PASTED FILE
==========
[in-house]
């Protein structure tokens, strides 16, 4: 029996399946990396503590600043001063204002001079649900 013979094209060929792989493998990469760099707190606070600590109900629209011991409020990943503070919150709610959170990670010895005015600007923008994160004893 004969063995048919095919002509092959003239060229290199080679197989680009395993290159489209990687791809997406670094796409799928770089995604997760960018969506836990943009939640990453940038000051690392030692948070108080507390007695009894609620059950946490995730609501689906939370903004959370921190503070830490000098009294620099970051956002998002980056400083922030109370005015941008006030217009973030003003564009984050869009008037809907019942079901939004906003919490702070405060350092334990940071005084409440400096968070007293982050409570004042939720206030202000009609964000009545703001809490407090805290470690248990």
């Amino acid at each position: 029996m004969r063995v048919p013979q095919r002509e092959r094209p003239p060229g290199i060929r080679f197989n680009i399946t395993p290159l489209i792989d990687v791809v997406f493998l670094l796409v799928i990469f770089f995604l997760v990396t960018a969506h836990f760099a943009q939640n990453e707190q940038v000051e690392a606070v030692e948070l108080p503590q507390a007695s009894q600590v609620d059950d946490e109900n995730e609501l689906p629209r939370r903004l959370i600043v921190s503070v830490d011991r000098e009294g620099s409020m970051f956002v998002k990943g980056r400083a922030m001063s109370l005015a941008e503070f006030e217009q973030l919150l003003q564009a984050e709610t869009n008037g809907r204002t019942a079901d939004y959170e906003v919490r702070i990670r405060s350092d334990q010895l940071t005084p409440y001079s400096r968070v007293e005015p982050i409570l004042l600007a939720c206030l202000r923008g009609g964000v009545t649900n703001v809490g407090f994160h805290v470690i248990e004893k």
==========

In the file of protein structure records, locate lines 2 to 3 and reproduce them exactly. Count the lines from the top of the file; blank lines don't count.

């Protein structure tokens, strides 16, 4: 029996399946990396503590600043001063204002001079649900 013979094209060929792989493998990469760099707190606070600590109900629209011991409020990943503070919150709610959170990670010895005015600007923008994160004893 004969063995048919095919002509092959003239060229290199080679197989680009395993290159489209990687791809997406670094796409799928770089995604997760960018969506836990943009939640990453940038000051690392030692948070108080507390007695009894609620059950946490995730609501689906939370903004959370921190503070830490000098009294620099970051956002998002980056400083922030109370005015941008006030217009973030003003564009984050869009008037809907019942079901939004906003919490702070405060350092334990940071005084409440400096968070007293982050409570004042939720206030202000009609964000009545703001809490407090805290470690248990």
């Amino acid at each position: 029996m004969r063995v048919p013979q095919r002509e092959r094209p003239p060229g290199i060929r080679f197989n680009i399946t395993p290159l489209i792989d990687v791809v997406f493998l670094l796409v799928i990469f770089f995604l997760v990396t960018a969506h836990f760099a943009q939640n990453e707190q940038v000051e690392a606070v030692e948070l108080p503590q507390a007695s009894q600590v609620d059950d946490e109900n995730e609501l689906p629209r939370r903004l959370i600043v921190s503070v830490d011991r000098e009294g620099s409020m970051f956002v998002k990943g980056r400083a922030m001063s109370l005015a941008e503070f006030e217009q973030l919150l003003q564009a984050e709610t869009n008037g809907r204002t019942a079901d939004y959170e906003v919490r702070i990670r405060s350092d334990q010895l940071t005084p409440y001079s400096r968070v007293e005015p982050i409570l004042l600007a939720c206030l202000r923008g009609g964000v009545t649900n703001v809490g407090f994160h805290v470690i248990e004893k």